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RFID Chips Prevent Sponges From Being Left Behind During Surgery

Radiofrequency Identification (RFID) chips are not just in your Mach3 razor packages, they're showing promise in surgery as well. In the July Archives of Surgery, Stanford researchers found that they could detect sponges left behind with an RFID wand reader with 100% accuracy. [1] Sponges and other foreign bodies are sometimes inadvertantly left behind and the surgical site closed. This can happen even though there's a nurse counting so that each sponge used during surgery is accounted for at the end, before they wrap up. Some time later, these left-behind foreign bodies are perfect places for infections to start since bacteria can grow on them, and the body can't adequately attack these infections.

The researchers had surgeons play hide-and-seek, with an initial surgeon hiding the RFID tagged sponge, and a second surgeon who had not been watching, find the hidden sponges. Every sponge was able to be found, and at no time did the wand reader indicate that a sponge was there when it wasn't.

This is a promising use of technology that originally was designed to track manufactured products through the supply chain. I'm looking forward to having this reassurance in surgery.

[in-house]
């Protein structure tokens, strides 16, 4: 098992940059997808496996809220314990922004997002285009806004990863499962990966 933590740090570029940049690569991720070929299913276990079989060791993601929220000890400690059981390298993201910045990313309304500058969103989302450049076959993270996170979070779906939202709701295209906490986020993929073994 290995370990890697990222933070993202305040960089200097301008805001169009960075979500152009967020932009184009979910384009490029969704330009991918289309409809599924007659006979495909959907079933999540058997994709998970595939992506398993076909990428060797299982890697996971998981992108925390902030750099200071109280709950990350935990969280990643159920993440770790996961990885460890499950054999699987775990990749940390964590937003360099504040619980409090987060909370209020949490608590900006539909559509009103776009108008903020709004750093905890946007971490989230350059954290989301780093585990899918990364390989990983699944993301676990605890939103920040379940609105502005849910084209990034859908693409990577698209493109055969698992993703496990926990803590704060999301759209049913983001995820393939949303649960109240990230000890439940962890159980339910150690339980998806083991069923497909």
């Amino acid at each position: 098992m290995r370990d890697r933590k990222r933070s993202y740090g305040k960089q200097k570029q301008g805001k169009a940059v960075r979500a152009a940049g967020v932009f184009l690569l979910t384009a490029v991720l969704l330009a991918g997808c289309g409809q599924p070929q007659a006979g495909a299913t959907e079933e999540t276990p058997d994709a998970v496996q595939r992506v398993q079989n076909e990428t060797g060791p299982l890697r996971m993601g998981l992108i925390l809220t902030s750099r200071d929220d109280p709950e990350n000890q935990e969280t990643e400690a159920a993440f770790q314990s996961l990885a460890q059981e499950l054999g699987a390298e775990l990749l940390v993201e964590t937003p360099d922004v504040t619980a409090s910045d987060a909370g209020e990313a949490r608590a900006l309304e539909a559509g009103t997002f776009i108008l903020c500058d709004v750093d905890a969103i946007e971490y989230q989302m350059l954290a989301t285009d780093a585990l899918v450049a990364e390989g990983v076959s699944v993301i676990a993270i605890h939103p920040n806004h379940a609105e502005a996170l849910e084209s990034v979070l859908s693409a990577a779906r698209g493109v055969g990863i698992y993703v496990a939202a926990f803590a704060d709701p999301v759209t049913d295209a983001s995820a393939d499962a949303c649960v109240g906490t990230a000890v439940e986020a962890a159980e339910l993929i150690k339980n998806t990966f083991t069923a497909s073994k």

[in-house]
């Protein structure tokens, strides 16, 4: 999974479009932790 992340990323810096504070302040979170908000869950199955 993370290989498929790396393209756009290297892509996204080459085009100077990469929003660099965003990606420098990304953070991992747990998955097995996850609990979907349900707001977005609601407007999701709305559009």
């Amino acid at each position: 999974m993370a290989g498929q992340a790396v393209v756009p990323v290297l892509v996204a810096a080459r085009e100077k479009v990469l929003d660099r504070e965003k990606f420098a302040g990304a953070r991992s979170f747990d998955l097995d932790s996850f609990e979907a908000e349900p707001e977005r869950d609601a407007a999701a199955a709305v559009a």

One pause of concern is this note from JAMA (Journal of American Medical Association):
"Editor's Note: Dean and Sharon Morris own several patents and have patents pending related to RFID-tagged sponges. Dean Morris is a director and Sharon Morris is a nursing consultant for ClearCount Medical Solutions Inc. This study was supported in part by a grant from the Small Business Innovation Research Program and the National Institutes of Health."


1. Macari; Morris
Initial Clinical Evaluation of a Handheld Device for Detecting Retained Surgical Gauze Sponges Using Radiofrequency Identification Technology
Arch Surg. 2006;141:659-662.

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About the Author


Dr. Schwimmer's blog explores the intersection of medicine, new technologies, and the Internet.